Famous Quotations by Artists About Art and Drawing

Inspiration and Motivation for Practicing Artists

Artist working on clay sculpture in art studio
Hero Images / Getty Images

Artists are filled with inspiration. Not only are their works of art a source of influence for other artists, their words can be as well. Many of the old masters of the art world were quoted during their lives and these words can hold true to artists today.

When we study art, these quotations can give us insight into the thought process of these great painters and philosophers. It's a quick glimpse into their world, almost as if you're their student.

A single line can do wonders for sparking your creativity, helping you approach your art with a new viewpoint, and motivating you to create. After all, that is our goal as artists, right?

With that in mind, let's look at what the masters say about practice, drawing, and art in general.

The Importance of Practice

Every art teacher you encounter will emphasize the importance of practice. Developing a daily routine that incorporates drawing from life and will give you an intense familiarity with both subject and medium. Naturally, the great masters of art have something to say on the matter:

Camille Pissaro: 'It is only by drawing often, drawing everything, drawing incessantly, that one fine day you discover to your surprise that you have rendered something in its true character.

John Singer Sargent: 'You can't do sketches enough. Sketch everything and keep your curiosity fresh.'

Perseverance and Practice in Art

We've all heard that it takes ten thousand hours to become an expert in something. When you are starting out, that seems like an awful lot. Yet, if you put in a little each day, those hours soon accrue.

You've seen the internet memes about champions who begin their careers losing every race, writers who can't get published and cartoonists told they have no imagination. On this subject, I believe the last word goes to...

Cicero: Assiduus usus uni rei deditus et ingenium et artem saepe vincit. or 'Constant practice devoted to one subject often outdoes both intelligence and skill.'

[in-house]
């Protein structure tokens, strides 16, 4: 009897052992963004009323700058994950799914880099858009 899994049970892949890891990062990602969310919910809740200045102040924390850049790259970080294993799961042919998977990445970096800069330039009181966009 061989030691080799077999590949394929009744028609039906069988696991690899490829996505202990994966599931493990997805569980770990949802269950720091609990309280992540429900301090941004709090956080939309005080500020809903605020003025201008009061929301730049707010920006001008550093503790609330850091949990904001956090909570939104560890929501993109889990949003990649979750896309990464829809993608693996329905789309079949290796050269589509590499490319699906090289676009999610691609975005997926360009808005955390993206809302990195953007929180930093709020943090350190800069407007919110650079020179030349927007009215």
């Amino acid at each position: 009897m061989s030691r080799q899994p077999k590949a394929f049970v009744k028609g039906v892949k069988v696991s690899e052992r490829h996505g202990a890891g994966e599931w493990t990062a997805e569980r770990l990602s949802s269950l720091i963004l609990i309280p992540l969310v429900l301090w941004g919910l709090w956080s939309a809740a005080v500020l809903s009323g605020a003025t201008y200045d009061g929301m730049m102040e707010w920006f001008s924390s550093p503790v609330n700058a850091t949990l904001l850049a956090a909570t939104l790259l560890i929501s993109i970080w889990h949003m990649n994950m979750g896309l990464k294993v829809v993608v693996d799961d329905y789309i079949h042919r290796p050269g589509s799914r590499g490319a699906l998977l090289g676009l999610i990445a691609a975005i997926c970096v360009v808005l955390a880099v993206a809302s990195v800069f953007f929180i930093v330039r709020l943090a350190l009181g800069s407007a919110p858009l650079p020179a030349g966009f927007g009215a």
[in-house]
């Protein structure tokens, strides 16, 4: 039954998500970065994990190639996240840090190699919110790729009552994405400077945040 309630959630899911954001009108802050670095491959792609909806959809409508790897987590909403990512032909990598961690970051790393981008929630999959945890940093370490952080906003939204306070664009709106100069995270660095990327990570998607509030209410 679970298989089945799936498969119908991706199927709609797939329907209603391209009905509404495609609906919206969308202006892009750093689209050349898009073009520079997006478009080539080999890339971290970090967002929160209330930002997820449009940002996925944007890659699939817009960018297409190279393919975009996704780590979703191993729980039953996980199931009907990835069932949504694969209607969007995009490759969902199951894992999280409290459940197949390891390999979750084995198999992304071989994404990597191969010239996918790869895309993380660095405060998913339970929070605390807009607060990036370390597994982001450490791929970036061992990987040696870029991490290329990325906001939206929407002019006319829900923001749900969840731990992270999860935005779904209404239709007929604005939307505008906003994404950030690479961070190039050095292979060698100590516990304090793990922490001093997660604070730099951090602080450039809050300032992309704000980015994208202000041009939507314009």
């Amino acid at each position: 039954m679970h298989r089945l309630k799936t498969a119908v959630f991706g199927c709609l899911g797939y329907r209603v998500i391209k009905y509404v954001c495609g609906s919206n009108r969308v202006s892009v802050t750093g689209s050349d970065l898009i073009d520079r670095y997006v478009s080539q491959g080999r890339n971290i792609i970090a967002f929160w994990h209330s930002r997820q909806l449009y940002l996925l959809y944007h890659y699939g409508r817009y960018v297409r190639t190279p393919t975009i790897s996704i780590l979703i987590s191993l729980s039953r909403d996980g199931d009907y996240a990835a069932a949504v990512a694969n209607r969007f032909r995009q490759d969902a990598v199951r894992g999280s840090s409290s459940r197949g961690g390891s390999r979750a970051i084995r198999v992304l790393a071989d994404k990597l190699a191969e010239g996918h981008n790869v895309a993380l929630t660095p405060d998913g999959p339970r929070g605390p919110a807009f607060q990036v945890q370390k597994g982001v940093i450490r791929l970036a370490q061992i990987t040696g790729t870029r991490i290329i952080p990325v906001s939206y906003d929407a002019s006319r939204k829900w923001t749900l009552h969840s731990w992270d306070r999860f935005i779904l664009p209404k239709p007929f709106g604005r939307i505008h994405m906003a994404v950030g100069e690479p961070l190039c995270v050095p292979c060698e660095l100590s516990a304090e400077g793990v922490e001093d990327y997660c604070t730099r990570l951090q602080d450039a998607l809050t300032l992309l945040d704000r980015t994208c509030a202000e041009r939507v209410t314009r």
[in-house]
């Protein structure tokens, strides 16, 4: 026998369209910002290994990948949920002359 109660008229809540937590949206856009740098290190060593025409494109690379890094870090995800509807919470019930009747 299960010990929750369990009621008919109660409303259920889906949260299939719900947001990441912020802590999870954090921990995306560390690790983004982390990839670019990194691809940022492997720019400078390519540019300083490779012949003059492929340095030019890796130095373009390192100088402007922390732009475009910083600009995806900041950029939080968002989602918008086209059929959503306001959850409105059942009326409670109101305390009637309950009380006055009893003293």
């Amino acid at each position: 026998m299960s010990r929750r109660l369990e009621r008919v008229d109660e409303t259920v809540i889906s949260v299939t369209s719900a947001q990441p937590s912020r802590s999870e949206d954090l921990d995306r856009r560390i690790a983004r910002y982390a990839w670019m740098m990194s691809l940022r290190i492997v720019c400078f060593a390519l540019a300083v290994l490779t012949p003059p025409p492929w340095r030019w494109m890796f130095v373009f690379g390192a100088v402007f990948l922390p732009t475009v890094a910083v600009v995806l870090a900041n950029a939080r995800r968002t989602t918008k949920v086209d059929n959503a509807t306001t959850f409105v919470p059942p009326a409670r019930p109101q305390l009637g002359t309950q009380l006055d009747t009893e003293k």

Drawing for Painters

Some people believe that it isn't critical that you draw in order to paint. However, painters should draw and they are often forced to. Drawing is about seeing and directly making marks, and realistically, you need to draw.

This is not the kind of drawing that relies on finely detailed photorealist renderings in graphite. Instead, painters are concerned with the drawing that is about taking a fresh, direct look at your subject and exploring its form, structure, and perspective with a line.

Even abstract artists draw. Sometimes people draw with paint, but they are still drawing.

The old masters seem to agree:

Paul Cézanne: 'Drawing and color are not separate at all; in so far as you paint, you draw. The more color harmonizes, the more exact the drawing becomes. When the color achieves richness, the form attains its fullness also.'

Ingres: 'To draw does not simply mean to reproduce contours; the drawing does not simply consist in the idea: the drawing is even the expression, the interior form, the plan, the model. Look what remains after that! The drawing is three fourths and a half of what constitutes painting. If I had to put a sign over my door [to the atelier], I would write: School of drawing, and I’m certain that I would create painters.' - source

Frederick Franck from ​​"The Zen of Seeing": 'I have learned that what I have not drawn I have never really seen, and that when I start drawing an ordinary thing, I realize how extraordinary it is, sheer miracle.'

It's All About the Technique

Technique is the cornerstone of art. Ideas are the lofty towers that we create in our minds, but without the firm foundation of good technique, those ideas will crumble into dust. (Yes, my own words, if you want to quote me. Helen South.)

Leonardo da Vinci: 'Perspective is the rein and rudder of painting.' 

Pablo Picasso: 'Matisse makes a drawing, then he makes a copy of it. He recopies it five times, ten times, always clarifying the line. He's convinced that the last, the most stripped down, is the best, the purest, the definitive one; and in fact, most of the time, it was the first. In drawing, nothing is better than the first attempt.'

Who Needs Rules?

Naturally, there's a lot of debate among artists about how things are done; some people are traditionalists, some prefer to find their own way, even if it means re-inventing the wheel. For some, the process is central, while for other artists, only the end result matters.

Bradley Schmehl: 'If you can draw well, tracing won’t hurt; and if you can’t draw well, tracing won’t help.'

Glenn Vilppu'There are no rules, only tools'